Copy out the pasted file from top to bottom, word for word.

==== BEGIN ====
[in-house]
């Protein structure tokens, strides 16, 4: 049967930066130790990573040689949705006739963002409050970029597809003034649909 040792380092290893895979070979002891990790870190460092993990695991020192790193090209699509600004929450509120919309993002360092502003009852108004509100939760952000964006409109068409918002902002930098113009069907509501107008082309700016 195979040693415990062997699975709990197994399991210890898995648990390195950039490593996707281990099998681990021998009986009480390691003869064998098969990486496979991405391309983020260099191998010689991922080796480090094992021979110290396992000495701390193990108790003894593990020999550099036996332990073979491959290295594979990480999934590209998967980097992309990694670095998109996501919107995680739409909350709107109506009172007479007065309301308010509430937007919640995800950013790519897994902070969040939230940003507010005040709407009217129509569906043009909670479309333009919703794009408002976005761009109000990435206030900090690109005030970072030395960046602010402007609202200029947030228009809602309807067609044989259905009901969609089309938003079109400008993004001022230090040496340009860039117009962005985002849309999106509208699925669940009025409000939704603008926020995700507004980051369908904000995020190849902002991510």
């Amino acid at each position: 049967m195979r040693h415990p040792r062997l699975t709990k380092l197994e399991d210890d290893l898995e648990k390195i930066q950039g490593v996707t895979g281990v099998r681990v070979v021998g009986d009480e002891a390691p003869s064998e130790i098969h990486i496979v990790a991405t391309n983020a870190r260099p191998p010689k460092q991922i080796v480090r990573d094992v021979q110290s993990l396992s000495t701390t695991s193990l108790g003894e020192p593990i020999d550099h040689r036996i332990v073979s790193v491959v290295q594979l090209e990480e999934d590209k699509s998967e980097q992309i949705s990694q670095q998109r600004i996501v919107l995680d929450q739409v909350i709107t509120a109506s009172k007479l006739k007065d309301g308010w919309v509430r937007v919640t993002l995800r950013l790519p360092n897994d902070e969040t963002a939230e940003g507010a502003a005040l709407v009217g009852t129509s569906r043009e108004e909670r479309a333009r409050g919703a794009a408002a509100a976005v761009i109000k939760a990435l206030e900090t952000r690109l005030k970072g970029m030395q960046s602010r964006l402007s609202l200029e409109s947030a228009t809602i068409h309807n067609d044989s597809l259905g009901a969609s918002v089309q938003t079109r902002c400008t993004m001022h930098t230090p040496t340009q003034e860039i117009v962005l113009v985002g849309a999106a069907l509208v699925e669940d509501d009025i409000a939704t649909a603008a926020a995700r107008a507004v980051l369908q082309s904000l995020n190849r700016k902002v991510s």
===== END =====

[in-house]
């Protein structure tokens, strides 16, 4: 049967930066130790990573040689949705006739963002409050970029597809003034649909 040792380092290893895979070979002891990790870190460092993990695991020192790193090209699509600004929450509120919309993002360092502003009852108004509100939760952000964006409109068409918002902002930098113009069907509501107008082309700016 195979040693415990062997699975709990197994399991210890898995648990390195950039490593996707281990099998681990021998009986009480390691003869064998098969990486496979991405391309983020260099191998010689991922080796480090094992021979110290396992000495701390193990108790003894593990020999550099036996332990073979491959290295594979990480999934590209998967980097992309990694670095998109996501919107995680739409909350709107109506009172007479007065309301308010509430937007919640995800950013790519897994902070969040939230940003507010005040709407009217129509569906043009909670479309333009919703794009408002976005761009109000990435206030900090690109005030970072030395960046602010402007609202200029947030228009809602309807067609044989259905009901969609089309938003079109400008993004001022230090040496340009860039117009962005985002849309999106509208699925669940009025409000939704603008926020995700507004980051369908904000995020190849902002991510």
């Amino acid at each position: 049967m195979r040693h415990p040792r062997l699975t709990k380092l197994e399991d210890d290893l898995e648990k390195i930066q950039g490593v996707t895979g281990v099998r681990v070979v021998g009986d009480e002891a390691p003869s064998e130790i098969h990486i496979v990790a991405t391309n983020a870190r260099p191998p010689k460092q991922i080796v480090r990573d094992v021979q110290s993990l396992s000495t701390t695991s193990l108790g003894e020192p593990i020999d550099h040689r036996i332990v073979s790193v491959v290295q594979l090209e990480e999934d590209k699509s998967e980097q992309i949705s990694q670095q998109r600004i996501v919107l995680d929450q739409v909350i709107t509120a109506s009172k007479l006739k007065d309301g308010w919309v509430r937007v919640t993002l995800r950013l790519p360092n897994d902070e969040t963002a939230e940003g507010a502003a005040l709407v009217g009852t129509s569906r043009e108004e909670r479309a333009r409050g919703a794009a408002a509100a976005v761009i109000k939760a990435l206030e900090t952000r690109l005030k970072g970029m030395q960046s602010r964006l402007s609202l200029e409109s947030a228009t809602i068409h309807n067609d044989s597809l259905g009901a969609s918002v089309q938003t079109r902002c400008t993004m001022h930098t230090p040496t340009q003034e860039i117009v962005l113009v985002g849309a999106a069907l509208v699925e669940d509501d009025i409000a939704t649909a603008a926020a995700r107008a507004v980051l369908q082309s904000l995020n190849r700016k902002v991510s």